With Premiere Week Upon Us, We Want To Ask Why

Play associated audio

Andrew Wallenstein is an editor at Variety.

This is a big, big week for broadcast TV — 44 returning series are having their season premieres, and 14 new shows will launch in the span of seven days.

But does running premiere week that way still make sense for the TV business? Or does it just create a traffic jam on your television?

Of the week's new shows, the biggest — or at least the most hyped — is Simon Cowell's new vehicle, The X Factor. But if you're going to watch that, then you gotta make sure to record another buzzworthy new entry, ABC's Charlie's Angels. And don't forget that one hour later, X Factor goes head to head with the new CBS drama Person of Interest.

And you'll need a DVR that can record three shows simultaneously if you also want to watch NBC's new comedy Whitney.

Feeling overwhelmed yet?

Well, so are the networks. Is it any wonder that, of the dozens of shows introduced last TV season, only 23 percent survived to see a second year? The reason so many TV shows fail in the fall is that they cancel each other out. One human cannot watch more than a fraction of 58 premieres over seven days.

And yet the industry has clung to the same front-loaded fall schedule since the 1950s. It began that way largely because September was the time of year that auto advertisers — TV's biggest spenders — traditionally launched their latest cars. TV just followed suit.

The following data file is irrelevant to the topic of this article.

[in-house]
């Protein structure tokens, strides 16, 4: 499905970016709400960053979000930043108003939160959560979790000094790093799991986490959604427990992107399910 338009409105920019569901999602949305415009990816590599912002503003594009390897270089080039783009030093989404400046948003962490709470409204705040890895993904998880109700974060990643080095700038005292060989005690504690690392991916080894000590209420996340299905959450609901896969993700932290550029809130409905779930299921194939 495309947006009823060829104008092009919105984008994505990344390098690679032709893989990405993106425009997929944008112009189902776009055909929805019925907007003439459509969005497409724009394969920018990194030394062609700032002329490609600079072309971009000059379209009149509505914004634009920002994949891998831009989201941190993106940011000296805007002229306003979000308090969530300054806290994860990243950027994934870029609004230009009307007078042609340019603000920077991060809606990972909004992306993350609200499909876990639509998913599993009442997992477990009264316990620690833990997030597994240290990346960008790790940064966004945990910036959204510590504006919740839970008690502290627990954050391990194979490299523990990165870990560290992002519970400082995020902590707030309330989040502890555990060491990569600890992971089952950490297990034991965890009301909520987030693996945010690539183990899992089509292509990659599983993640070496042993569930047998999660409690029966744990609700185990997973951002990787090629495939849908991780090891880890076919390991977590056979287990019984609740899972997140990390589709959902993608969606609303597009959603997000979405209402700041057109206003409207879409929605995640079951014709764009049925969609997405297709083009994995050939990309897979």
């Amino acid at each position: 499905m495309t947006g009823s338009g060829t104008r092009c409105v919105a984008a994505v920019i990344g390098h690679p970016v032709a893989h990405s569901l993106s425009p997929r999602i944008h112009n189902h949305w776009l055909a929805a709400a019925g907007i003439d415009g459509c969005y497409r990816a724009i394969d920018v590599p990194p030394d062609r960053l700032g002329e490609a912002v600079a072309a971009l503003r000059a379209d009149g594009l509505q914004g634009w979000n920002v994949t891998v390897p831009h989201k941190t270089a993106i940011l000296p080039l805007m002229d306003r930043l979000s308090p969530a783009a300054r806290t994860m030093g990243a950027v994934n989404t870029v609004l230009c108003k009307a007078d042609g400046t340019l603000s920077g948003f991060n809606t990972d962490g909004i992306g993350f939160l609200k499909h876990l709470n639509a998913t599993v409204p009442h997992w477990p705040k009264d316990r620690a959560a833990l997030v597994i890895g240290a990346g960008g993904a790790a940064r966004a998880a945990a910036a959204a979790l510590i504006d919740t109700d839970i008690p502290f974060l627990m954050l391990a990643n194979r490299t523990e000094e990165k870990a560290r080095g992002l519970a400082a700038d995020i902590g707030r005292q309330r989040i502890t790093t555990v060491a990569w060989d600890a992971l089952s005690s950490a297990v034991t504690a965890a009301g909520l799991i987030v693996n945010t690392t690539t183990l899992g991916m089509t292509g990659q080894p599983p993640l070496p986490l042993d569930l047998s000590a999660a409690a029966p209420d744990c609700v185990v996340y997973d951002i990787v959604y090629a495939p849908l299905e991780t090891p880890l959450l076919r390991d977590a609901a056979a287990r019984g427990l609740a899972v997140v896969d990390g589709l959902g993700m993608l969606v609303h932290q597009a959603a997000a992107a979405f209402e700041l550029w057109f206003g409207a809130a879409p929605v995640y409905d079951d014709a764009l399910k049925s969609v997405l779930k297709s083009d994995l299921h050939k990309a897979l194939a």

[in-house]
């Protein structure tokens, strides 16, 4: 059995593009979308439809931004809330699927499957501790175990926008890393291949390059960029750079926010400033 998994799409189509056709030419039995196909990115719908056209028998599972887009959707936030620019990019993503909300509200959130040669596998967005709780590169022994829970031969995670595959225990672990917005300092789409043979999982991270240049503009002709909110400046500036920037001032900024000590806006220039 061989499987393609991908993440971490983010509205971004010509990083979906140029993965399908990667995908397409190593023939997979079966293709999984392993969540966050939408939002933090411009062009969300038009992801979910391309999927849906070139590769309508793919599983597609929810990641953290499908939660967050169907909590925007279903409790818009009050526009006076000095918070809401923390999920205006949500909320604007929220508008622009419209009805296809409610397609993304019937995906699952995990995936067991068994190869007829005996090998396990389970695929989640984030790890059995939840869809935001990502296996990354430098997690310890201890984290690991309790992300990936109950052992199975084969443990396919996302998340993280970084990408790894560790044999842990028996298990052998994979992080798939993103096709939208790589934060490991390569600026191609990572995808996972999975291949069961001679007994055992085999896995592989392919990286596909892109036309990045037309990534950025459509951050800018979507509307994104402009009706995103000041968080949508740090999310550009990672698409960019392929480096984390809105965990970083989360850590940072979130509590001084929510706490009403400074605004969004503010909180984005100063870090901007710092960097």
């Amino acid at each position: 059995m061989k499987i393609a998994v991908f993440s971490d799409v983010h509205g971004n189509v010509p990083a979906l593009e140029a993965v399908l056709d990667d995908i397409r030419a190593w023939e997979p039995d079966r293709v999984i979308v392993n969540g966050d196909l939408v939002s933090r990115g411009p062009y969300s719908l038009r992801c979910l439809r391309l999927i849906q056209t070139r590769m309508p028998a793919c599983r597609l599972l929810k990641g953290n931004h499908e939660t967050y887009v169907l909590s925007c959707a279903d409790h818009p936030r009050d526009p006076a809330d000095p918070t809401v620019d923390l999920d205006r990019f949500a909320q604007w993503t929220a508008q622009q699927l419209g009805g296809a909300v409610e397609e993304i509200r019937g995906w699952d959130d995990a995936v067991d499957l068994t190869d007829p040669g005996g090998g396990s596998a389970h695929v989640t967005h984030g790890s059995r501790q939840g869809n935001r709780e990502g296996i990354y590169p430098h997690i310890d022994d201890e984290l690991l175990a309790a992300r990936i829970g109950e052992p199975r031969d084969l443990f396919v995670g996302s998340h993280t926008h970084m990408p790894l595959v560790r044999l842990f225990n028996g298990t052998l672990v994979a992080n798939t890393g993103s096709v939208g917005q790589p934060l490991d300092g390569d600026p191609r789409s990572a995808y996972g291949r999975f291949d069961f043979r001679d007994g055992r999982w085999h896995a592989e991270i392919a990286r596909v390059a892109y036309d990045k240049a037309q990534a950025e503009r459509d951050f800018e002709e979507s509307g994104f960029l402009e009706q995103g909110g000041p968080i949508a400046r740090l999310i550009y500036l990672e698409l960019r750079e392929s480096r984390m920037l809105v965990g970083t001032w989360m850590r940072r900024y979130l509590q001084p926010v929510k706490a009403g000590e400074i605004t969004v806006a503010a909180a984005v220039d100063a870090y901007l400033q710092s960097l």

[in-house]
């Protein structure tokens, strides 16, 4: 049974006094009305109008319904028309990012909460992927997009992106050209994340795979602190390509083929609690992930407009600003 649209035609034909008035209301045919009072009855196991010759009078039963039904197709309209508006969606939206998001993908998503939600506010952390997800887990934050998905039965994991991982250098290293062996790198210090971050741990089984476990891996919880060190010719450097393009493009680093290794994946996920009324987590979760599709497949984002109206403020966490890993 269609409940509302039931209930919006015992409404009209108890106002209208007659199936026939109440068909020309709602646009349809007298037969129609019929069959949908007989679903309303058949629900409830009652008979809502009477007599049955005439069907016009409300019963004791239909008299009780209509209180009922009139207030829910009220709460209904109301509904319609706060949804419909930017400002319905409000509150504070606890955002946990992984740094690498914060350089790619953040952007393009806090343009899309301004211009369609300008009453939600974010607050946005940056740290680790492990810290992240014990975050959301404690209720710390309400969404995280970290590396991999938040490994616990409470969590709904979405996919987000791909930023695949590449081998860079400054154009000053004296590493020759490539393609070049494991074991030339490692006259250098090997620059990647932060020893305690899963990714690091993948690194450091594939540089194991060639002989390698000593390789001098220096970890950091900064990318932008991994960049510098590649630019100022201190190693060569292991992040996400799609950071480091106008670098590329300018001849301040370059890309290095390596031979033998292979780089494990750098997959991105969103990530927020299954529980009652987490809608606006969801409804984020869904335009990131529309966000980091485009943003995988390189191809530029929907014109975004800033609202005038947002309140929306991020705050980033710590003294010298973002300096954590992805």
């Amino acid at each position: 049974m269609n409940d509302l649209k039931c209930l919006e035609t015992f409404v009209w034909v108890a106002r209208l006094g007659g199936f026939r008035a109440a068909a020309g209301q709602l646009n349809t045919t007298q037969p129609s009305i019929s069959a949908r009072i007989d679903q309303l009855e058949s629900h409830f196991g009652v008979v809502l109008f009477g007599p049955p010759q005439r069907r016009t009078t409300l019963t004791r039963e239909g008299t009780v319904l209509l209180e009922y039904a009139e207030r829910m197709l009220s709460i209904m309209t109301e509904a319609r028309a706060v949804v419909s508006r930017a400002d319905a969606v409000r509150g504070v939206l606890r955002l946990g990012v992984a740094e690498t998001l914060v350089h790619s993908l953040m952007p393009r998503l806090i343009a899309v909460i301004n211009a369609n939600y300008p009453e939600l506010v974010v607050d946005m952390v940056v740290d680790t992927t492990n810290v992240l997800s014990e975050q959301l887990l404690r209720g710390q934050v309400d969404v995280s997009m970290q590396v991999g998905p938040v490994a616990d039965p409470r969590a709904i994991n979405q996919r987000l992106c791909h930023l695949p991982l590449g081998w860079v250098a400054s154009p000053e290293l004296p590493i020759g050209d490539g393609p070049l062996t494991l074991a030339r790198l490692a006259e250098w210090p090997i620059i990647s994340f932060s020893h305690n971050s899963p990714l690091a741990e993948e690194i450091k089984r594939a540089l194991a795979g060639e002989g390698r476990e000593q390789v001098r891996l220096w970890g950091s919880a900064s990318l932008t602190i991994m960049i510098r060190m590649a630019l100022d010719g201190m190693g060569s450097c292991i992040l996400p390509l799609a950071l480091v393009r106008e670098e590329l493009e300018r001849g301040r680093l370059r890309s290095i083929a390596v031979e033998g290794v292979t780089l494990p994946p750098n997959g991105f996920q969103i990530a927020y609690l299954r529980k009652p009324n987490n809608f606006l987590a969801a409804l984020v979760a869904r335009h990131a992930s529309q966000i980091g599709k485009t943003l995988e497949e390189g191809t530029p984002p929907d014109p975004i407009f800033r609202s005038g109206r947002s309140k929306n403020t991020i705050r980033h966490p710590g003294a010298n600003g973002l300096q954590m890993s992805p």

The schedule has stayed the same ever since, largely owing to inertia. First there's the industry's own production cycle. Altering it would be like changing tires on a moving vehicle. Then there's Madison Avenue, which is loath to leave a business model that allows it to spend billions of dollars in one gulp. It would make sense to scatter the shows over 12 months, but then advertisers would have to do the unthinkable: work harder year-round. Sorry for the inconvenience, folks.

No wonder many of the most anticipated shows this year have actually been reserved for the midseason, where there's less competition. The Fox drama Alcatraz, from JJ Abrams, won't be seen til January.

The broadcasters must experiment more with launching shows later in the year. Until then, they're just putting the "fall" in "falter." If only they'd learn to pace themselves.


Copyright 2011 National Public Radio. To see more, visit http://www.npr.org/.

NPR

Lisa Lucas Takes The Reins At The National Book Foundation

Lucas is the third executive director in the history of the foundation, which runs the National Book Awards. Her priority? Inclusivity: "Everyone is either a reader or a potential reader," she says.
NPR

The Shocking Truth About America's Ethanol Law: It Doesn't Matter (For Now)

Ted Cruz doesn't like the law that requires the use of ethanol in gasoline. So what would happen if it was abolished? The surprising answer: not much, probably.
WAMU 88.5

The Latest on the Military, Political and Humanitarian Crises in Syria

Russia continues airstrikes in Syria. Secretary Kerry meets with world leaders in an attempt to resolve the country’s five-year civil war. A panel joins Diane to discuss the latest on the military, political and humanitarian crises facing Syria.

NPR

Should India's Internet Be Free Of Charge, Or Free Of Control?

Facebook's free Internet service was banned in India on the basis of net neutrality this week. Internet providers, regulators say, should not be allowed "to shape the users' Internet experience."

Leave a Comment

Help keep the conversation civil. Please refer to our Terms of Use and Code of Conduct before posting your comments.